• In one example, as shown in graphs 600 a, 600 b in FIGS. 6A-6B, a catheter tendon (e.g., 0.005″ steel) was attached to an ATI force sensor on one end and a linear slide on another. The linear slide was moved to stretch the pull wire and the resulting tension was recorded on the ATI and the resistance change was recorded on the multimeter. 8.2 N of force corresponded to 0.5 Ohms of resistance. The applied force is shown in the graph 600 a in FIG. 6A, while the resistance measured from the sensing circuitry is shown in the graph 600 b in FIG. 6B. There is excellent agreement between the two, and the dynamic range of the resistance is between about 0.4-0.6 Ohms for this example. As seen, from about 3 mm of strain, the ATI force sensor measured 8.2 N of force, while the tendon resistance changed by approximately 0.5 Ohm. The change in resistance was approximately linear. The minimal force for the first half of the experiment is from slack in the pull wire. Thus the system was competent to detect when the first indication of force (when slack was eliminated) at approximately 1000 samples in.
  • FIGS. 7A-7B, 8A-8B and 9A-9B illustrate graphs 700 a, 700 b, 800 a, 800 b, 900 a, and 900 b, respectively, for other examples in which tensioning force was applied to a tendon, such as a tendon that may be used with a catheter as described herein, and the electrical resistance of the tendon reflected the tension and/or state (breakage, deformation, etc.) of the tendon. For example, in the graphs 700 a in FIG. 7A, the force applied to a tendon was directly sensed by the change in resistance of the tendon, as seen in the graphs 700 b FIG. 7B. Likewise, in the graphs 800 a in FIG. 8A, up to 20 N of applied force (tension) was applied and detected by a change in the resistance of the tendon. In general, the sensing circuitry may include amplification and/or filtering of the signals (and detected resistances). For example, in the graphs 800 b in FIG. 8B, the somewhat noisy resistance signal is shown both unfiltered and filtered (showing the smooth line within the raw signal).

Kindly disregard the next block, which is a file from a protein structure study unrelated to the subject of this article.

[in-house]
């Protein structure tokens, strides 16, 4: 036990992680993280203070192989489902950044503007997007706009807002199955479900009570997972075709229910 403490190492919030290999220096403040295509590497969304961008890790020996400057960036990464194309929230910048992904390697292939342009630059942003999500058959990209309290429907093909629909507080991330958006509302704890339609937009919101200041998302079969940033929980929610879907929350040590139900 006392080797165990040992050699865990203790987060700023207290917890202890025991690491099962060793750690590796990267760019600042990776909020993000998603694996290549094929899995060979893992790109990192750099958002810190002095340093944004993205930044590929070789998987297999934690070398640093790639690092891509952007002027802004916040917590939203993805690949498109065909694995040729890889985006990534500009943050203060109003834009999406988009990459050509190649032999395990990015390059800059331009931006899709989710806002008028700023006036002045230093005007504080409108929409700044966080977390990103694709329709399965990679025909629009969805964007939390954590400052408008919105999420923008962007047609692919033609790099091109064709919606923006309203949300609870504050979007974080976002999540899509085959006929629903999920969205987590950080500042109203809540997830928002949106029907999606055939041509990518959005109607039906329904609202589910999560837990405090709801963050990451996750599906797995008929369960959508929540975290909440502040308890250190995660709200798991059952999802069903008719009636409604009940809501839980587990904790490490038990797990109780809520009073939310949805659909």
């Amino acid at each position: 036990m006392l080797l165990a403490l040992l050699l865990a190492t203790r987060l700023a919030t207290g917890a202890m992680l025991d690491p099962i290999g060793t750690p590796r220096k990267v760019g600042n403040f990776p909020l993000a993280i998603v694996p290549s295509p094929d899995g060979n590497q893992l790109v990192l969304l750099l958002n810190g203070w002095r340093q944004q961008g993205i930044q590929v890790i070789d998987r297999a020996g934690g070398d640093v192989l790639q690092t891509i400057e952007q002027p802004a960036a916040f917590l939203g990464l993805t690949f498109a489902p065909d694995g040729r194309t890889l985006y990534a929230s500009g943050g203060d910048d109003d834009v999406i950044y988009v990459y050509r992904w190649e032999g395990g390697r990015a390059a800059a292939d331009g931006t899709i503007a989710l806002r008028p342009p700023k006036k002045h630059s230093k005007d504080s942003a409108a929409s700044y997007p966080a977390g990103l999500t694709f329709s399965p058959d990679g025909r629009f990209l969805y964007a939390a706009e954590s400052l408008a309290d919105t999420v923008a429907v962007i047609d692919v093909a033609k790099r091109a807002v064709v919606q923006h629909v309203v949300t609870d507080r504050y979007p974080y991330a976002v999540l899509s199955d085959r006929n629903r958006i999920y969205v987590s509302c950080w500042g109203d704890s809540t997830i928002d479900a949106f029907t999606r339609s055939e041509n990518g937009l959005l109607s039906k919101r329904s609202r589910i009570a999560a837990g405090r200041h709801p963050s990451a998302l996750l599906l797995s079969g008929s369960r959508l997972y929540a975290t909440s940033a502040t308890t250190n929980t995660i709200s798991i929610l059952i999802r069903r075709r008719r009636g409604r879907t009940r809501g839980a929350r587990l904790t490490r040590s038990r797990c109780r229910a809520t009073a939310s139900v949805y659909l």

• FIGS. 9A and 9B show graphs 900 a and 900 b, respectively, also illustrating the potential of this method to detect mechanical faults in the tendons, such as breakage and/or deformation. As illustrated in the graph 900 b in FIG. 9B, when force was applied (shown in FIG. 9A), a deformation of the pull wire (yielding of the pull wire) resulted in a detectable shift of the baseline of the resistance value measured.
  • Using existing tendons (pull wires) in a catheter to monitor the health and performance of the device as described herein may be highly advantageous. For example, current state of the art tension sensing for catheters require expensive strain gauges, motor current estimation, or torque sensors. The methods and apparatuses described herein provide a cost-effective way of obtaining the same information. The methods and apparatuses also utilize existing catheter features, and only require a small modification to the catheter to system interface. In contrast, a piezoelectric strain gauge placed in-line with the pull wires would require additional wiring to the gauge.
  • In general, if a tendon underdoes excessive strain, it will exhibit permanent deformation. This may be detected by large changes in the resistance-to-tension calibration, and can be used as an indicator for compromised pull wire integrity, as illustrated above. In contrast, external sensors may only be able to estimate pull wire integrity. In addition, the methods and apparatuses described herein provide fast detection and computation, and do not require algorithms to filter data, while still allowing constant monitoring.